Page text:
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Aveed testosterone undecanoate injection contains testosterone undecanoate 17beta;-undecanoyloxyandrostenone which is an ester of the androgen , testosterone. Testosterone is formed by cleavage of the ester side chain of testosterone undecanoate.
Testosterone undecanoate is a white to off-white crystalline substance. The empirical formula of testosterone undecanoate is C 30 H 48 O 3 and a molecular weight of The structural formula is:. Aveed is a clear, yellowish, sterile oily solution containing testosterone undecanoate, a testosterone ester, for intramuscular injection. Aveed is indicated for testosterone replacement therapy in adult males for conditions associated with a deficiency or absence of endogenous testosterone.
Aveed should only be used in patients who require testosterone replacement therapy and in whom the benefits of the product outweigh the serious risks of pulmonary oil microembolism and anaphylaxis. Prior to initiating Aveed, confirm the diagnosis of hypogonadism by ensuring that serum testosterone concentrations have been measured in the morning on at least two separate days and that these serum testosterone concentrations are below the normal range.
Aveed is for intramuscular use only. Dosage titration is not necessary. Inject Aveed deeply into the gluteal muscle following the usual precautions for intramuscular administration; care must be taken to avoid intravascular injection [see Administration Instructions ].
The recommended dose of Aveed is 3 mL mg injected intramuscularly, followed by 3 mL mg injected after 4 weeks, then 3 mL mg injected every 10 weeks thereafter. Parenteral drug products should be inspected visually for particulate matter and discoloration prior to administration, whenever solution and container permit.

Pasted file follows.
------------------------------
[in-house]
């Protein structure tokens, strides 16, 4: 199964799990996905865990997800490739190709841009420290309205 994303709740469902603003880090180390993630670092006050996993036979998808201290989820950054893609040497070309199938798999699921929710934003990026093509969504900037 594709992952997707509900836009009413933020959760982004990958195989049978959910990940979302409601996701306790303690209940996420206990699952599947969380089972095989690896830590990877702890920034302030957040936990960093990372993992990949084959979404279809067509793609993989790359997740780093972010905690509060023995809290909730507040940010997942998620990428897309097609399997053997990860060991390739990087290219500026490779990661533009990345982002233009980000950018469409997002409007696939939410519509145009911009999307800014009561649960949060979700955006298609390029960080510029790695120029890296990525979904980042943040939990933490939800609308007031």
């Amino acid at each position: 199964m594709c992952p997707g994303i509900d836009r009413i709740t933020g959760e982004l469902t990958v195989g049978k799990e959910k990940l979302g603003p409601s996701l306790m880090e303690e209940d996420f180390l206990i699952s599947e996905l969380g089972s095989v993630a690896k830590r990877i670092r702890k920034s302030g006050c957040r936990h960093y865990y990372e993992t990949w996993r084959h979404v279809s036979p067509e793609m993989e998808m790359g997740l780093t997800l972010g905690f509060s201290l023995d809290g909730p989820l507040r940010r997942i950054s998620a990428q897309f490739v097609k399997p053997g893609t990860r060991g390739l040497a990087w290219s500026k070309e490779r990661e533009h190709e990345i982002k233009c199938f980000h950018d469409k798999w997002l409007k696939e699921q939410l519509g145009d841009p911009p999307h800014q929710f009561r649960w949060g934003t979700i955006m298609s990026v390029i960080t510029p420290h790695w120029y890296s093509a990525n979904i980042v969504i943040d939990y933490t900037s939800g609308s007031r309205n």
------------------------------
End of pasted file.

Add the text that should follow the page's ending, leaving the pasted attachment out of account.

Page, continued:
Carefully remove the gray plastic cap from the top of the vial by lifting it up from the edges with your fingers or by pushing the bottom edge of the cap upward using the top of your thumb. Remove only the gray plastic cap while leaving the aluminum metal ring and crimp seal around the gray rubber stopper in place. To facilitate the removal of medication from the vial, you can draw 3 mL of air into the syringe and inject it through the gray rubber stopper into the vial to create positive pressure within the vial chamber.
Withdraw 3 mL mg of Aveed solution from the vial. Expel excess air bubbles from the syringe. Replace the syringe needle used to draw up the solution from the vial with a new intramuscular needle and inject. Discard any unused portion in the vial.